Clinical Research - building a healthier future for our children
Carrying out research into the best way to fight children’s illnesses is one of our main objectives. Research plays a critical role in pioneering new ways to identify, prevent, treat and cure complex, life-limiting and often life-threatening illnesses and the children’s hospital is already leading the field in a number of areas of children’s health research.
Much of our research is made possible thanks to charitable donations and with the support of our donors our doctors and researchers are able to look at ways to better understand specific childhood illnesses and develop new diagnostic tests, treatments and devices to improve care for our young patients, both now and for generations to come. In the last year, charitable support has enabled research into a number of areas including hearing, eye, arthritis, cardiovascular, kidney, and endocrine conditions which affect many of our patients. Our research has a strong emphasis on precision medicine – using our research into the link between genetics, disease and how well a patient is likely to respond to specific treatments – to tailor the care we are able to provide to an individual child.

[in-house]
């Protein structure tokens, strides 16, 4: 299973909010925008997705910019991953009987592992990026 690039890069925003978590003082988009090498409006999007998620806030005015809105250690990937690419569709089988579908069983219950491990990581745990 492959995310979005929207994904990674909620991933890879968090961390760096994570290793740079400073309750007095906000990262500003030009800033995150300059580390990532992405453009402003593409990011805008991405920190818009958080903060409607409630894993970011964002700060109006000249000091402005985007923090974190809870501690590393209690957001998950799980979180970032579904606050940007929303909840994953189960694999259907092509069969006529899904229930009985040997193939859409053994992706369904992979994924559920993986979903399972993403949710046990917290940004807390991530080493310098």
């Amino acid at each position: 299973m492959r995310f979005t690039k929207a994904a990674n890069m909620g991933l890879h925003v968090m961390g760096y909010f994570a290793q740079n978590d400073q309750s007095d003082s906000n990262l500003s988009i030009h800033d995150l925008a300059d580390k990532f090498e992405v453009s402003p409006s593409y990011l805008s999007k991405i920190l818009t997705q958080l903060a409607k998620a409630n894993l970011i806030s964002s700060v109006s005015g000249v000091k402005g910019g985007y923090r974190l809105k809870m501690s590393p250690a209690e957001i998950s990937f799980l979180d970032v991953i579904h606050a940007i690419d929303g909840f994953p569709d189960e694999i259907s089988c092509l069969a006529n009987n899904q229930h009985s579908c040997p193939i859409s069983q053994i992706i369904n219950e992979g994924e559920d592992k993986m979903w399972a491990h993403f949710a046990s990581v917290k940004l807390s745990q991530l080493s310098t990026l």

The difference charitable support makes:
Building on our capability to deliver paediatric research – focus on hearing
Hearing loss is the most common sensory impairment in children. Your support of the appointment of Senior Research Fellow in Audiology/Hearing Sciences, has in turned helped to leverage significant funding from the National Institute for Health Research, which will enable the delivery of a study into the effectiveness of newborn hearing tests. This study is due to start in late 2015 and would not have been possible without the support of our donors, people like you.
Researchers identify genetic cause of growth disorder
One in 500 babies are born small for gestational age and fail to catch up on growth later in life. People with the condition, known as 3-M syndrome, also experience characteristic facial features, which become less noticeable with age, and males may also experience infertility and the genital defect, hypospadias.
Thanks to our supporters, our researchers – working in collaboration with scientists from the University of Manchester – have been able to identify the genetic cause of this growth disorder. By enabling more rapid diagnosis for children with 3-M syndrome, our researchers hope this discovery will ensure children receive appropriate treatment more quickly and improve outcomes.
Since receiving charitable support, our research in this area has been recognised through the hospital’s involvement in the 100,000 Genome Project, where one of our consultants is leading the growth subdomain of the Paediatric Genome Clinical Interpretation Partnership.
To find out more about other research projects we have supported, please contact the charity team on 0161 276 4522 or firstname.lastname@example.org